When Chaco was discovered in modernity, it was thought to be a vast city. Having walked through it, it feels that way. It feels like it could hold thousands. But archaeological evidence suggests otherwise—there is little garbage, and few burials. Massive Pueblo Bonito may have housed only 70 people on a permanent basis. The guides at the park suggest that Chaco might have been a meeting ground, used for trade and weddings and astronomical ceremonies for a small portion of the year. Remnants of cacao from 1200 miles south have been found at Pueblo Bonito. The bones of macaws, native to eastern Mexico, have been found at Pueblo del Arroyo. They apparently didn’t flourish; only the bones of adults were found. So the astonishing quantity of ruins at Chaco Culture Park may be the remnants of an ancient convention center.

Chaco offers an amazing range of ruins, from the many-roomed grand houses to petroglyphs to astronomical markers to ancient stairs and roads. Like Mesa Verde National Park, not so far to the north, the whole site was abandoned in the 1300s, well before European influence. Like Mesa Verde, archaeologists don’t know exactly why the people left. There is evidence of an ancient drought. Some argue for catastrophic deforestation after all the building at Chaco (because all that construction took a terrific amount of timber, some of which still remains in the structures), though there is not consensus.

I grew up in St. Louis, a town once called Mound City for the mounds left by the ancient Mississippian culture. The massive city at Cahokia was also abandoned around the year 1300. A city of 15,000 abandoned, around the population of London at the time, and we don’t know why. It’s easy to live in the United States and think of it as the new world. But these amazing works of ancient people live on quietly. The inconvenient mounds of St. Louis were largely destroyed; those who did so may not have even realized their origin. But the remnants of the Pueblo culture at Chaco remain, mostly protected by their isolation over the years. Though the journey today is easier than it ever has been, Chaco is still hours from the interstate and quiet. As I took in the ruins, I was filled with the same wonder and questions that Cahokia Mounds always presented. Places like Chaco and Cahokia are reminders of humanity—no matter the size of the structures we build, one day people will view the barren remnants and wonder about us. We will walk the same valleys and cliffs, touch the same stones, but we won’t know each others names or voices or values. Ruins like Chaco remind of us of our place in the universe, and how beautiful and belittling that can be.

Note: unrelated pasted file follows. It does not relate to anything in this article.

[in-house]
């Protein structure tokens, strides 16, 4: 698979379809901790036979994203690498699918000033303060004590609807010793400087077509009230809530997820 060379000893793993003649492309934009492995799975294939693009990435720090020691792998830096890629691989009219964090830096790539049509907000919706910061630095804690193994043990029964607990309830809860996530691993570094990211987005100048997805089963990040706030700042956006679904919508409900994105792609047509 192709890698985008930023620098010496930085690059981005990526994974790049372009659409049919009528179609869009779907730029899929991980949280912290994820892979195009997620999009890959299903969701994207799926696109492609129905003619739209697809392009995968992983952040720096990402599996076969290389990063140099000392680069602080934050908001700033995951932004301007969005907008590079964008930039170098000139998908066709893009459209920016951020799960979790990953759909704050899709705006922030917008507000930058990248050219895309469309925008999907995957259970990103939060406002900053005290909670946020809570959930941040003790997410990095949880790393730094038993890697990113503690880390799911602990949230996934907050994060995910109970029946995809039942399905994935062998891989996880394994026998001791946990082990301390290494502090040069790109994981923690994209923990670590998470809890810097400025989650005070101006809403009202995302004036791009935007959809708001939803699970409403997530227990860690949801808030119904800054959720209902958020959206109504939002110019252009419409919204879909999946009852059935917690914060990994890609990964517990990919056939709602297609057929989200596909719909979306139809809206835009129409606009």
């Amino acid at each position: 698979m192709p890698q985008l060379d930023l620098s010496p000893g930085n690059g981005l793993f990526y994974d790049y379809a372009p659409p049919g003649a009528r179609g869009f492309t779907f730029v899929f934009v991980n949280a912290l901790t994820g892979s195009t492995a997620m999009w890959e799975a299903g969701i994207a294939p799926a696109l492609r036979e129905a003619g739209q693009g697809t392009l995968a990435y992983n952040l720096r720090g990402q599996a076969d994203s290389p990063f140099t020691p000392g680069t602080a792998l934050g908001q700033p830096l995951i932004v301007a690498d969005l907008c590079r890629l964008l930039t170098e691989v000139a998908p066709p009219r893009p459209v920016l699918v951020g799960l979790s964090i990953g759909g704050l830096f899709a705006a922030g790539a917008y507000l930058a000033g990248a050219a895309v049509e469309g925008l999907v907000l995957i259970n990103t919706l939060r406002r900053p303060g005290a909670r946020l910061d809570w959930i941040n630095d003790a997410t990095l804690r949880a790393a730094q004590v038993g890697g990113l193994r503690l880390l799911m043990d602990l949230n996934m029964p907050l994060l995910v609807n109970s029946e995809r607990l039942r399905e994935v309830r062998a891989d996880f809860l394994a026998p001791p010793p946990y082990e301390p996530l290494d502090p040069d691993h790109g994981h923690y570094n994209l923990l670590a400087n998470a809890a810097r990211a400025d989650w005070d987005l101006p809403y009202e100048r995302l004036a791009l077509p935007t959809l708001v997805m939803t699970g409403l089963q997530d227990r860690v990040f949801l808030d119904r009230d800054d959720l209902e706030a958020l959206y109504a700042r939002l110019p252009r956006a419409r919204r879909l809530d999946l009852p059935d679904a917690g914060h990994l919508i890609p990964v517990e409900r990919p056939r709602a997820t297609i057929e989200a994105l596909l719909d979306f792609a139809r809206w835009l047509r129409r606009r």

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The stars through my tent at Chaco Culture Park. Chaco is one of the night sky parks, where the darkness of the sky is specifically preserved through lighting choices and such. In light of the ancient Pueblo interests in astronomy, it seems appropriate.